The same holds true in your post processing as well.  I know of several studios that just inundate their clients with hundreds of shots to choose from. They can’t understand why these clients never get any prints or very few prints from the studio. They think that people like to have a choice, and that the more choices you give them, the better. While the idea is not without merit, (because choice is a good thing) it can go to an extreme… that is where some trends are going. The reason why they are not getting prints done is because too many choices can also be paralyzing. If presented with 4 options, it is very easy to pick out which one you like best, whether it’s cars, cameras, televisions or photos. Presented with 400 options, the choice becomes more difficult and time consuming, primarily because you become concerned over picking the “wrong one”.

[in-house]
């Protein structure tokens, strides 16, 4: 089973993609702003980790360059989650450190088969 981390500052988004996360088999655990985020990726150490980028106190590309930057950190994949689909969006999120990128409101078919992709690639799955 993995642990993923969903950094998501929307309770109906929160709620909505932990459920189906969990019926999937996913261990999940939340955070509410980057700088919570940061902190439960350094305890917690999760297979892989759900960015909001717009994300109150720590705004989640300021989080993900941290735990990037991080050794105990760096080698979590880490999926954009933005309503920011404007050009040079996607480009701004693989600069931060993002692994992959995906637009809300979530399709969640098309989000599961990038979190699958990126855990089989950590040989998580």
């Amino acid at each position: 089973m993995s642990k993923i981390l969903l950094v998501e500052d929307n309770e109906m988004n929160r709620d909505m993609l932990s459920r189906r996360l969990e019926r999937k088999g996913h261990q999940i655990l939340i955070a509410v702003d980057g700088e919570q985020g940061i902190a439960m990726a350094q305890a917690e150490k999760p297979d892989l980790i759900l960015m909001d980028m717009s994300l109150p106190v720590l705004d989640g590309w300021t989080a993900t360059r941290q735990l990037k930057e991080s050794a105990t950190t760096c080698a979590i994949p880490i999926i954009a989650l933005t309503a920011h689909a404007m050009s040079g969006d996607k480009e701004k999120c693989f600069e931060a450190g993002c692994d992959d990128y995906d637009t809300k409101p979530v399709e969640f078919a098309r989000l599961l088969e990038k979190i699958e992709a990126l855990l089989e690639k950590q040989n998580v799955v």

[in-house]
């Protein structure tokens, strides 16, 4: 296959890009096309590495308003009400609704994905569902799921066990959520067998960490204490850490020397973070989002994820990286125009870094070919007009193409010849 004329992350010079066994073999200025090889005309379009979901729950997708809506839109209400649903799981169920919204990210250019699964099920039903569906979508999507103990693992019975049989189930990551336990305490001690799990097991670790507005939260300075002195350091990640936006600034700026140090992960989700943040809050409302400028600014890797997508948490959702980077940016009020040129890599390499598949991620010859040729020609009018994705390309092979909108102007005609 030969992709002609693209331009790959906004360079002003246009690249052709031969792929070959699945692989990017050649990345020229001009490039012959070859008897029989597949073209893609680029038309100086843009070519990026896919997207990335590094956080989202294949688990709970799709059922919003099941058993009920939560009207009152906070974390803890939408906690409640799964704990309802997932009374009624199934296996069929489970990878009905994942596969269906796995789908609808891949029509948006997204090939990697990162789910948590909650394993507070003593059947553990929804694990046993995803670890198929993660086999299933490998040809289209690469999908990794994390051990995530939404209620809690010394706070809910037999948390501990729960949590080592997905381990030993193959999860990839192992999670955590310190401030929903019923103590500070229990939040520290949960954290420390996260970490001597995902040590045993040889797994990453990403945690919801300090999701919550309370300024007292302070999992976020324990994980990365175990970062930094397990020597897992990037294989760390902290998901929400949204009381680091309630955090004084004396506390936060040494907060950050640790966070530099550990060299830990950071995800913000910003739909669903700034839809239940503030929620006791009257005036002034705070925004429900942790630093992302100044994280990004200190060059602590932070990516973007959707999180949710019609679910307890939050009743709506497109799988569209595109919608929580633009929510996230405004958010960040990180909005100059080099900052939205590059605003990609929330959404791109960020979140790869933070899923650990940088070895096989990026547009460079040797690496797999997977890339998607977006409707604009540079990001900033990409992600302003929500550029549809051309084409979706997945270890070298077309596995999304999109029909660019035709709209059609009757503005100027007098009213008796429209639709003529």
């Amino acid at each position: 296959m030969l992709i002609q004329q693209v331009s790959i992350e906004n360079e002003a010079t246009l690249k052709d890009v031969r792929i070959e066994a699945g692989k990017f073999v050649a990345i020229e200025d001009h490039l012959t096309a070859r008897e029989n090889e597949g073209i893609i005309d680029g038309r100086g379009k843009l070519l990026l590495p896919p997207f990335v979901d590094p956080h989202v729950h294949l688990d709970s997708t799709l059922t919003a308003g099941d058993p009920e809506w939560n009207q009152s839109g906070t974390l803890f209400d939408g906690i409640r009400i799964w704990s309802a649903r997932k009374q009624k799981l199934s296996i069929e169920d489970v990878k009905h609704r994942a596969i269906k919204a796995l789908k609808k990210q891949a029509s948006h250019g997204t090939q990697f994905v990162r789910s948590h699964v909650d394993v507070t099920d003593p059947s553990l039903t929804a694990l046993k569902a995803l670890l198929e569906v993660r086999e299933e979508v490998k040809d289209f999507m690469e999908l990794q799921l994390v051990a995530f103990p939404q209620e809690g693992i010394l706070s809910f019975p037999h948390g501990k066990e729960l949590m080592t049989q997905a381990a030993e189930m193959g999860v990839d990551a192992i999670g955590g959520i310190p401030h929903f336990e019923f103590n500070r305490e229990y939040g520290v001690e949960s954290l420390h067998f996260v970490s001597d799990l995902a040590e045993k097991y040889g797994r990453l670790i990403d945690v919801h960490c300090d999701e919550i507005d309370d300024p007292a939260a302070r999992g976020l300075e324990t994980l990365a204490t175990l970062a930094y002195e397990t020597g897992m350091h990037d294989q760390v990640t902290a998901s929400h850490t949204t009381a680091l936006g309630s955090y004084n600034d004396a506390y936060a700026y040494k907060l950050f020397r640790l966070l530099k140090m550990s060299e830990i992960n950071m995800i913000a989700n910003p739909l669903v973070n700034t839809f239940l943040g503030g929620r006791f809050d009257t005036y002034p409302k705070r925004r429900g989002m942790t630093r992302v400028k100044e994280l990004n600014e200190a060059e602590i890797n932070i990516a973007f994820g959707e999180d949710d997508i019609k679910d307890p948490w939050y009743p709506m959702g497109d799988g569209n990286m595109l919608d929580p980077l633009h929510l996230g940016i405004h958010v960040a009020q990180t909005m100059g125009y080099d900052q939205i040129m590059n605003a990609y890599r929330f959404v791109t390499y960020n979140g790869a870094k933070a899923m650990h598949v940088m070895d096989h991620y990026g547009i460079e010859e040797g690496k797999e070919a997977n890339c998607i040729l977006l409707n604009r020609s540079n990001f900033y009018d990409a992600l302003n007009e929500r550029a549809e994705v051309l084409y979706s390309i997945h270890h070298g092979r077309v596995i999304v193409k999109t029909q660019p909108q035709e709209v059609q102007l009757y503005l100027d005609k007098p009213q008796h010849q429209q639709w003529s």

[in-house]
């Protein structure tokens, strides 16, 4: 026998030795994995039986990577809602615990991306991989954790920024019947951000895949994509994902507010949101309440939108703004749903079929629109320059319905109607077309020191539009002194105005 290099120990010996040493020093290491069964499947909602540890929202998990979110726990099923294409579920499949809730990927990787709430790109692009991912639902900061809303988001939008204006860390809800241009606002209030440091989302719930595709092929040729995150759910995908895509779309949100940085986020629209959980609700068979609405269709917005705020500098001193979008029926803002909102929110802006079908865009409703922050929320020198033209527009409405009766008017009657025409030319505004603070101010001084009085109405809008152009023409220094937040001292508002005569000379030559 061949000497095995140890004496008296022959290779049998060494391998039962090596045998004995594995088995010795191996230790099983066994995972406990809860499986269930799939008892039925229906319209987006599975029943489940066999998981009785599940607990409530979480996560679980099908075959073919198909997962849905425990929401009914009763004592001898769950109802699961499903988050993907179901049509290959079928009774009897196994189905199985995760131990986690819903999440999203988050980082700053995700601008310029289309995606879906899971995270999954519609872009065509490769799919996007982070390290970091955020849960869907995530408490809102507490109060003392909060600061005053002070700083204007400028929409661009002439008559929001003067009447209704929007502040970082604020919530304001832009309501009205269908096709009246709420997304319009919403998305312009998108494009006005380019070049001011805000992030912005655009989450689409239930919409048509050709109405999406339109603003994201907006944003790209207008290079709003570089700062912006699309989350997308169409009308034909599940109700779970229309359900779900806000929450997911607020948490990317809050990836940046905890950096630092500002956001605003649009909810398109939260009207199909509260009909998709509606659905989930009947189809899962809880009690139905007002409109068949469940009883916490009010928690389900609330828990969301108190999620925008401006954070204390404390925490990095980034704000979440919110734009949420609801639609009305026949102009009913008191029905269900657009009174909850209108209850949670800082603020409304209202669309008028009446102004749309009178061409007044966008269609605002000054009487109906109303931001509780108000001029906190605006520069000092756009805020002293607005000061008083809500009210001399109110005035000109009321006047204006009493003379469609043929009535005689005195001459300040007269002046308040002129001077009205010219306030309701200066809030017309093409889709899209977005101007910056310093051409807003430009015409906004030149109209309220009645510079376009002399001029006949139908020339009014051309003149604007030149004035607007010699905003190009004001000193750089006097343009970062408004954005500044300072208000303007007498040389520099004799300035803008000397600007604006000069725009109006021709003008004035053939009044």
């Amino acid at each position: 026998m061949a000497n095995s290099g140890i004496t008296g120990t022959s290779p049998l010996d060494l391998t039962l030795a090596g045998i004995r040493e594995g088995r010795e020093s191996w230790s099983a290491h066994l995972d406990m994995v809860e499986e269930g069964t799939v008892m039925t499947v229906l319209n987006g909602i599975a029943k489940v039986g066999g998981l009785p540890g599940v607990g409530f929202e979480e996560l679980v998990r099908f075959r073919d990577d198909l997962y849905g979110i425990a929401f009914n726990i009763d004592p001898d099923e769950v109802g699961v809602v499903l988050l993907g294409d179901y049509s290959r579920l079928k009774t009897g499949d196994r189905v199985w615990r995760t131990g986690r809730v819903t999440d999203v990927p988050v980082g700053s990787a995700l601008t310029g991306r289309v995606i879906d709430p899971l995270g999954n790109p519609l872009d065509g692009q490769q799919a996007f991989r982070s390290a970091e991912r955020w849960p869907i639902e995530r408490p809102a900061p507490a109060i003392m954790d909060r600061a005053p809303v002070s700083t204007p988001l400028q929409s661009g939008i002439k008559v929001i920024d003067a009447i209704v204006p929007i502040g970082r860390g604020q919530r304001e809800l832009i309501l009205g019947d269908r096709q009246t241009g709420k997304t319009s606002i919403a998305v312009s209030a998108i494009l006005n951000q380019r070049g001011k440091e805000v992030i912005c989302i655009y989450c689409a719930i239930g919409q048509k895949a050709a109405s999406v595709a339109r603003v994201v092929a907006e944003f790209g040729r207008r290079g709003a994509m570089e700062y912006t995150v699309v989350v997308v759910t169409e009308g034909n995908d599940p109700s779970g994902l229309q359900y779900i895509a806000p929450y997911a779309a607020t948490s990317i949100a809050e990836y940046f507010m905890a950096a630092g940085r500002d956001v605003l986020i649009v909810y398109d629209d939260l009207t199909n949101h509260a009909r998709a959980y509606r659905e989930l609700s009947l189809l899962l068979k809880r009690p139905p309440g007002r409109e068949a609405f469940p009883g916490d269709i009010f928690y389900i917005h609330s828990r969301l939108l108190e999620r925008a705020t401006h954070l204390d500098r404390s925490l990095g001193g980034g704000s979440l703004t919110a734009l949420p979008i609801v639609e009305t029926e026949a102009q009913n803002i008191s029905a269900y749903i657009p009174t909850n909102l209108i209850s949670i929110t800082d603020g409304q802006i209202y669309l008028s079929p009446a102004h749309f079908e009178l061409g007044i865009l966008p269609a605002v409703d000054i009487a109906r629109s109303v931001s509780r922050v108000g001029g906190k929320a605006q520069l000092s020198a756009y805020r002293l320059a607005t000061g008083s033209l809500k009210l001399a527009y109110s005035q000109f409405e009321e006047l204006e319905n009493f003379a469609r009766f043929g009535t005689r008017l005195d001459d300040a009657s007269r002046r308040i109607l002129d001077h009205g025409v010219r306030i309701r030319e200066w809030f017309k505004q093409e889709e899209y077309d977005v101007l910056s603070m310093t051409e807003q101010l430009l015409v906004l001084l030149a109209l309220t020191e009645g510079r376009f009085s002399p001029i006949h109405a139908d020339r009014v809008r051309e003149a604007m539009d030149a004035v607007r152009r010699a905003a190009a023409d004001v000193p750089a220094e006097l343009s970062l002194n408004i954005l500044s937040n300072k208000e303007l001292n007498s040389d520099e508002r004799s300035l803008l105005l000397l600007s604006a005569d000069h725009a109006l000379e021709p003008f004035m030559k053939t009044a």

My perspective, in contrast, is to deliver just a select few shots. It makes the choices easier for the client. In a world where time is an increasingly valuable commodity, getting bogged down in sorting through hundreds of images trying to find one or two to print and hang can be more frustrating and lead to inaction. In essence it’s like you are transferring the process of elimination part of the work flow from your hands to the client. This has several downsides with minimal upsides. The one upside is that “Hey, the client chose this, not me.” can absolve you of responsibility for getting a bad shot framed. I would venture to ask though: why was a bad shot among the choices?